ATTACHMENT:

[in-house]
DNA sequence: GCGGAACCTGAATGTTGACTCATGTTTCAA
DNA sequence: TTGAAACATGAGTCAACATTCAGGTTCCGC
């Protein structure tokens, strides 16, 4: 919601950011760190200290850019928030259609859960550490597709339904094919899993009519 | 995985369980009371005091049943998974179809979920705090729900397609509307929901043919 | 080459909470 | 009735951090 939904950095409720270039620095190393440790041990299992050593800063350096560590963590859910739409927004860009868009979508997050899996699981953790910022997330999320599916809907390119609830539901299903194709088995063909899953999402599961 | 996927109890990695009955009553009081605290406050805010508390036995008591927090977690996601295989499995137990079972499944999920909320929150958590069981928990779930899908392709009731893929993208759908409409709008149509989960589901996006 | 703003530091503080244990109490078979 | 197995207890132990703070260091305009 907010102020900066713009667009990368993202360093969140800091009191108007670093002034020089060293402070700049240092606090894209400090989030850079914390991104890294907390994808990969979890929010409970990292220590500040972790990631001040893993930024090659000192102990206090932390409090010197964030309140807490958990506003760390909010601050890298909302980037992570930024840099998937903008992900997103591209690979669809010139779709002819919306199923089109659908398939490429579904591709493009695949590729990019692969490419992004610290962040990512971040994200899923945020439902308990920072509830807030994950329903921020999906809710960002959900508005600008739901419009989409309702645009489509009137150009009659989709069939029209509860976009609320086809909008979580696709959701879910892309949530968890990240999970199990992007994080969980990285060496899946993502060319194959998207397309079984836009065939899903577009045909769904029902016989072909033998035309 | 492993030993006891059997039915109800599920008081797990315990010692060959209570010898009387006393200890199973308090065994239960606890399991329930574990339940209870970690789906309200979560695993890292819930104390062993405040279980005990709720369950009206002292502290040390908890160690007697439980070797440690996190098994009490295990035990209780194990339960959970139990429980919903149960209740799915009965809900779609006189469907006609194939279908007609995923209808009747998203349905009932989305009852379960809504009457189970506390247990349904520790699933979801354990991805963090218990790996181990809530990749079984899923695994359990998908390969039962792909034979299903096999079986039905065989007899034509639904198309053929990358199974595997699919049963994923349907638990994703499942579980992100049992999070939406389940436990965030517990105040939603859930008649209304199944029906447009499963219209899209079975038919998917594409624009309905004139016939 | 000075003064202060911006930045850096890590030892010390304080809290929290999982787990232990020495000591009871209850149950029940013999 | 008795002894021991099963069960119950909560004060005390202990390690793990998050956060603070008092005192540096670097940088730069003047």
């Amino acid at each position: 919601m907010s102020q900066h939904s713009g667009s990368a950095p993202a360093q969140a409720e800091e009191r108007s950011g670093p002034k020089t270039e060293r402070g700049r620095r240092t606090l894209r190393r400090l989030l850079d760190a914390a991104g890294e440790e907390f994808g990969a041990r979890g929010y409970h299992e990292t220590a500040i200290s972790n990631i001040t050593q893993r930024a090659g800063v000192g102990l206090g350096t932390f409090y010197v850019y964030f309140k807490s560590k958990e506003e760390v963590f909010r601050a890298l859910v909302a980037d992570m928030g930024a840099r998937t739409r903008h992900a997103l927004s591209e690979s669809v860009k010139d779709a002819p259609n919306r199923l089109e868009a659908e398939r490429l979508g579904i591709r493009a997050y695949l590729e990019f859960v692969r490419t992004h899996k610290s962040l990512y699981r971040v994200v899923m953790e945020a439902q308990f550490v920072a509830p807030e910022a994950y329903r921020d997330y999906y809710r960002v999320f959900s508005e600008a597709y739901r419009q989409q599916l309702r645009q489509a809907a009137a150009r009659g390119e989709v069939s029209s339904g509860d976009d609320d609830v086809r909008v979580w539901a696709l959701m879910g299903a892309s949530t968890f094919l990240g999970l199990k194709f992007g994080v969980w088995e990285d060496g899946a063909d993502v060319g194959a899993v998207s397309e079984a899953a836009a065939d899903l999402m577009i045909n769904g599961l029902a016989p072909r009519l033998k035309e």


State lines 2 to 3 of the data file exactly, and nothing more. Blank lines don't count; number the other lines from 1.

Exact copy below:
DNA sequence: GCGGAACCTGAATGTTGACTCATGTTTCAA
DNA sequence: TTGAAACATGAGTCAACATTCAGGTTCCGC